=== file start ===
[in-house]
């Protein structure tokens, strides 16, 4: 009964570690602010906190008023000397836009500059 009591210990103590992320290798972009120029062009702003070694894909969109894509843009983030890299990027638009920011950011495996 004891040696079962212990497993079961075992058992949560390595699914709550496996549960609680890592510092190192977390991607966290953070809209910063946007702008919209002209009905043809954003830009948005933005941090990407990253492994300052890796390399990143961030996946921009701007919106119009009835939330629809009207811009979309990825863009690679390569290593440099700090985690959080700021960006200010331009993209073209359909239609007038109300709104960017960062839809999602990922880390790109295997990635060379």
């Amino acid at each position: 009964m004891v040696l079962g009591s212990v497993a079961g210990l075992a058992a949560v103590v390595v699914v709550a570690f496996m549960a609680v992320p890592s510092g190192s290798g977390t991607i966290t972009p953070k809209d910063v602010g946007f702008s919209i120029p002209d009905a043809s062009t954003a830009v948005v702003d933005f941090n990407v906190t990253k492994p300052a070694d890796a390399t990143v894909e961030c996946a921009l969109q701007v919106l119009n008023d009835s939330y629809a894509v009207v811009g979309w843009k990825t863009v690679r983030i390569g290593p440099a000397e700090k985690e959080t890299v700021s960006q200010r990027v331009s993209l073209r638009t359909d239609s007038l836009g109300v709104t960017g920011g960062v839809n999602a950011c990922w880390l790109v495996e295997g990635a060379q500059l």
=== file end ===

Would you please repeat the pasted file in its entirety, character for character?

[in-house]
């Protein structure tokens, strides 16, 4: 009964570690602010906190008023000397836009500059 009591210990103590992320290798972009120029062009702003070694894909969109894509843009983030890299990027638009920011950011495996 004891040696079962212990497993079961075992058992949560390595699914709550496996549960609680890592510092190192977390991607966290953070809209910063946007702008919209002209009905043809954003830009948005933005941090990407990253492994300052890796390399990143961030996946921009701007919106119009009835939330629809009207811009979309990825863009690679390569290593440099700090985690959080700021960006200010331009993209073209359909239609007038109300709104960017960062839809999602990922880390790109295997990635060379």
């Amino acid at each position: 009964m004891v040696l079962g009591s212990v497993a079961g210990l075992a058992a949560v103590v390595v699914v709550a570690f496996m549960a609680v992320p890592s510092g190192s290798g977390t991607i966290t972009p953070k809209d910063v602010g946007f702008s919209i120029p002209d009905a043809s062009t954003a830009v948005v702003d933005f941090n990407v906190t990253k492994p300052a070694d890796a390399t990143v894909e961030c996946a921009l969109q701007v919106l119009n008023d009835s939330y629809a894509v009207v811009g979309w843009k990825t863009v690679r983030i390569g290593p440099a000397e700090k985690e959080t890299v700021s960006q200010r990027v331009s993209l073209r638009t359909d239609s007038l836009g109300v709104t960017g920011g960062v839809n999602a950011c990922w880390l790109v495996e295997g990635a060379q500059l």